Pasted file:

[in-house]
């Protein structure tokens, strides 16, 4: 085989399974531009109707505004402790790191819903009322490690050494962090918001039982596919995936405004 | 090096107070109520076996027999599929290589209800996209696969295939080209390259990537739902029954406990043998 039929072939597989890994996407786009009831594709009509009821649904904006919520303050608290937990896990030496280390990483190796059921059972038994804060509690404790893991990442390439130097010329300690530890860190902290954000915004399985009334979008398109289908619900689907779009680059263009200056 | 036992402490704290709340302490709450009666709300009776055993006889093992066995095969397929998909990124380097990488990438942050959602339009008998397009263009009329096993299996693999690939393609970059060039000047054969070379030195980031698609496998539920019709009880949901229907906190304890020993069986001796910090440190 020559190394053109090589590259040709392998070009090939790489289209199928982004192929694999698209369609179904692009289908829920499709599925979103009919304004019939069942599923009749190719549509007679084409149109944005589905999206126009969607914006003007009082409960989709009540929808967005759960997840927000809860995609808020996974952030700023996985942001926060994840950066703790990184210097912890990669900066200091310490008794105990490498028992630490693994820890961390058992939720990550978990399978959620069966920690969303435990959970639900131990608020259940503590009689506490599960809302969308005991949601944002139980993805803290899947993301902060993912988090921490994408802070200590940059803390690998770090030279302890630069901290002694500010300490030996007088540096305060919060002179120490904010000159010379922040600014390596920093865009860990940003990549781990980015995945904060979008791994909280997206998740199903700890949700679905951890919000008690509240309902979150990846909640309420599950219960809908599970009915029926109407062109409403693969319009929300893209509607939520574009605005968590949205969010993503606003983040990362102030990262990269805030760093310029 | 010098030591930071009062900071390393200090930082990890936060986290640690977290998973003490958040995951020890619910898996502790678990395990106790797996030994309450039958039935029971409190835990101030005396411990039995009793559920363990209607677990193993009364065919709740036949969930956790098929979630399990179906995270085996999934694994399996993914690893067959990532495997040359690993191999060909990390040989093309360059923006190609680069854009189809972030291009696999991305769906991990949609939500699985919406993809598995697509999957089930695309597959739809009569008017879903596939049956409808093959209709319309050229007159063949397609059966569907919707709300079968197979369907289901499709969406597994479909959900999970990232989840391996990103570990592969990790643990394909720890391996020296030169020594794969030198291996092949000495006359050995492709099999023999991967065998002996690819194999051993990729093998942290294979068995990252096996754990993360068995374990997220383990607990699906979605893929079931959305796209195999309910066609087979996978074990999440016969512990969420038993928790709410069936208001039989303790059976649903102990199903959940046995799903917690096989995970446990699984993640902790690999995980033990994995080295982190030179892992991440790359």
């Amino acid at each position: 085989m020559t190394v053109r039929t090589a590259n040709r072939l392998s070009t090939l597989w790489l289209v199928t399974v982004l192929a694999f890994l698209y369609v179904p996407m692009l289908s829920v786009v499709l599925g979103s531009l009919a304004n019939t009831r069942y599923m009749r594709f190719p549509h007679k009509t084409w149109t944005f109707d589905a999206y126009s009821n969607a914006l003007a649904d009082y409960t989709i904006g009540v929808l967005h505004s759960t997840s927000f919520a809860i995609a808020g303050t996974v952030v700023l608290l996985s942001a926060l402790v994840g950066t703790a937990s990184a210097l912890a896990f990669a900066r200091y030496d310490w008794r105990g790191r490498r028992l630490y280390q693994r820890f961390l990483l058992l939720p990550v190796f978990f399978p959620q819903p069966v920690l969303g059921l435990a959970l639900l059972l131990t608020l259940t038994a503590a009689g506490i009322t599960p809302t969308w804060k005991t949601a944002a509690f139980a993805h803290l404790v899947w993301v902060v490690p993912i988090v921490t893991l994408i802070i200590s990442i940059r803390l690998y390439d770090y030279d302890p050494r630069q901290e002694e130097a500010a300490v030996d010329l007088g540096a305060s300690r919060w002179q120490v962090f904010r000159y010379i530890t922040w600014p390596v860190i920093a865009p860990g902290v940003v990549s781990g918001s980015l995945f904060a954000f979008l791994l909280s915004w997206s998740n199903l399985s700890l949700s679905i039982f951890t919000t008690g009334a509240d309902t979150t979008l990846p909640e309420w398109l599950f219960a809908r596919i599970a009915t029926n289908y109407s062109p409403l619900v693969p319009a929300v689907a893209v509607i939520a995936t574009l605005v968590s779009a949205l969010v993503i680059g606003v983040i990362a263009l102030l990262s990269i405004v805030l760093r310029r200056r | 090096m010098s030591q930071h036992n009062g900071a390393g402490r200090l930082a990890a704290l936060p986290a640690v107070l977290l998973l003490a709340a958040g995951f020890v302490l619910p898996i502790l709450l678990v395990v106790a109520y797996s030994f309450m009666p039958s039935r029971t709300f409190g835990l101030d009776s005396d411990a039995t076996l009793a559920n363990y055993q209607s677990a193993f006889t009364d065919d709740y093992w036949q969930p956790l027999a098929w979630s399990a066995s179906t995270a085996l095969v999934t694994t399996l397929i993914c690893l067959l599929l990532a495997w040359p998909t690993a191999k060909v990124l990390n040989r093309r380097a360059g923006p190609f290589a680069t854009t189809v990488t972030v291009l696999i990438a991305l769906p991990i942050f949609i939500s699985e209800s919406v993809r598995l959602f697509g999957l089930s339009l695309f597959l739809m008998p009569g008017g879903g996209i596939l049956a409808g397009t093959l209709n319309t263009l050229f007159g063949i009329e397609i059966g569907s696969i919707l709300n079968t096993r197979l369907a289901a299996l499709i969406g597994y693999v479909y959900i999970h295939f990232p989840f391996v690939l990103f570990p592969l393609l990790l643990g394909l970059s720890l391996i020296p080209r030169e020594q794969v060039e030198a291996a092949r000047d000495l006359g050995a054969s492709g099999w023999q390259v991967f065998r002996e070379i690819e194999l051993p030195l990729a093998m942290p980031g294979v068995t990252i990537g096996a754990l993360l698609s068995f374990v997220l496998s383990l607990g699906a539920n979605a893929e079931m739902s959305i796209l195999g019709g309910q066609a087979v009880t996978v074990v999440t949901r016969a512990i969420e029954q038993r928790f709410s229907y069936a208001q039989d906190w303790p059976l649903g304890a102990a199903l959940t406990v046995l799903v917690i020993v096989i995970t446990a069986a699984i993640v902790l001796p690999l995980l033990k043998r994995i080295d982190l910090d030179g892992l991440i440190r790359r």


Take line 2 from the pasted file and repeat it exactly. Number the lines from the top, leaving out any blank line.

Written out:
């Protein structure tokens, strides 16, 4: 085989399974531009109707505004402790790191819903009322490690050494962090918001039982596919995936405004 | 090096107070109520076996027999599929290589209800996209696969295939080209390259990537739902029954406990043998 039929072939597989890994996407786009009831594709009509009821649904904006919520303050608290937990896990030496280390990483190796059921059972038994804060509690404790893991990442390439130097010329300690530890860190902290954000915004399985009334979008398109289908619900689907779009680059263009200056 | 036992402490704290709340302490709450009666709300009776055993006889093992066995095969397929998909990124380097990488990438942050959602339009008998397009263009009329096993299996693999690939393609970059060039000047054969070379030195980031698609496998539920019709009880949901229907906190304890020993069986001796910090440190 020559190394053109090589590259040709392998070009090939790489289209199928982004192929694999698209369609179904692009289908829920499709599925979103009919304004019939069942599923009749190719549509007679084409149109944005589905999206126009969607914006003007009082409960989709009540929808967005759960997840927000809860995609808020996974952030700023996985942001926060994840950066703790990184210097912890990669900066200091310490008794105990490498028992630490693994820890961390058992939720990550978990399978959620069966920690969303435990959970639900131990608020259940503590009689506490599960809302969308005991949601944002139980993805803290899947993301902060993912988090921490994408802070200590940059803390690998770090030279302890630069901290002694500010300490030996007088540096305060919060002179120490904010000159010379922040600014390596920093865009860990940003990549781990980015995945904060979008791994909280997206998740199903700890949700679905951890919000008690509240309902979150990846909640309420599950219960809908599970009915029926109407062109409403693969319009929300893209509607939520574009605005968590949205969010993503606003983040990362102030990262990269805030760093310029 | 010098030591930071009062900071390393200090930082990890936060986290640690977290998973003490958040995951020890619910898996502790678990395990106790797996030994309450039958039935029971409190835990101030005396411990039995009793559920363990209607677990193993009364065919709740036949969930956790098929979630399990179906995270085996999934694994399996993914690893067959990532495997040359690993191999060909990390040989093309360059923006190609680069854009189809972030291009696999991305769906991990949609939500699985919406993809598995697509999957089930695309597959739809009569008017879903596939049956409808093959209709319309050229007159063949397609059966569907919707709300079968197979369907289901499709969406597994479909959900999970990232989840391996990103570990592969990790643990394909720890391996020296030169020594794969030198291996092949000495006359050995492709099999023999991967065998002996690819194999051993990729093998942290294979068995990252096996754990993360068995374990997220383990607990699906979605893929079931959305796209195999309910066609087979996978074990999440016969512990969420038993928790709410069936208001039989303790059976649903102990199903959940046995799903917690096989995970446990699984993640902790690999995980033990994995080295982190030179892992991440790359």